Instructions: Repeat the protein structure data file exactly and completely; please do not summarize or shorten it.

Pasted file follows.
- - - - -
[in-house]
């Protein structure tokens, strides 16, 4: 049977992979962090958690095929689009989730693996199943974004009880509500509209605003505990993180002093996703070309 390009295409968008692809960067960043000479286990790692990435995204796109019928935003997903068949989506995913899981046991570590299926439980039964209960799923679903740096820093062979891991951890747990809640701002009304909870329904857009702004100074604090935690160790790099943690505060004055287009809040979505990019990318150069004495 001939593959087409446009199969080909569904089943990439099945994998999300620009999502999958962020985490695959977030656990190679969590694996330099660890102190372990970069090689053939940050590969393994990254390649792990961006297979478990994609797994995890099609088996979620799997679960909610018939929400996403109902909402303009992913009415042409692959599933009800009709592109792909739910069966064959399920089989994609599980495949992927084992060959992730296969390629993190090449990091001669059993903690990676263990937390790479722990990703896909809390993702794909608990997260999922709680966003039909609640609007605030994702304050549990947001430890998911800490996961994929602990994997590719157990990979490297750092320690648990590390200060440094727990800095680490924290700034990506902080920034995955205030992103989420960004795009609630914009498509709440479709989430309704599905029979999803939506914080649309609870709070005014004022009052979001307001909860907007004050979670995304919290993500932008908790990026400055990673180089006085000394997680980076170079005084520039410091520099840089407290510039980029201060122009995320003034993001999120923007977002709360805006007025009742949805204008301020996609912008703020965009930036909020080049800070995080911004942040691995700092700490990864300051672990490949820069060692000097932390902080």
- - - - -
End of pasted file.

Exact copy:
[in-house]
């Protein structure tokens, strides 16, 4: 049977992979962090958690095929689009989730693996199943974004009880509500509209605003505990993180002093996703070309 390009295409968008692809960067960043000479286990790692990435995204796109019928935003997903068949989506995913899981046991570590299926439980039964209960799923679903740096820093062979891991951890747990809640701002009304909870329904857009702004100074604090935690160790790099943690505060004055287009809040979505990019990318150069004495 001939593959087409446009199969080909569904089943990439099945994998999300620009999502999958962020985490695959977030656990190679969590694996330099660890102190372990970069090689053939940050590969393994990254390649792990961006297979478990994609797994995890099609088996979620799997679960909610018939929400996403109902909402303009992913009415042409692959599933009800009709592109792909739910069966064959399920089989994609599980495949992927084992060959992730296969390629993190090449990091001669059993903690990676263990937390790479722990990703896909809390993702794909608990997260999922709680966003039909609640609007605030994702304050549990947001430890998911800490996961994929602990994997590719157990990979490297750092320690648990590390200060440094727990800095680490924290700034990506902080920034995955205030992103989420960004795009609630914009498509709440479709989430309704599905029979999803939506914080649309609870709070005014004022009052979001307001909860907007004050979670995304919290993500932008908790990026400055990673180089006085000394997680980076170079005084520039410091520099840089407290510039980029201060122009995320003034993001999120923007977002709360805006007025009742949805204008301020996609912008703020965009930036909020080049800070995080911004942040691995700092700490990864300051672990490949820069060692000097932390902080």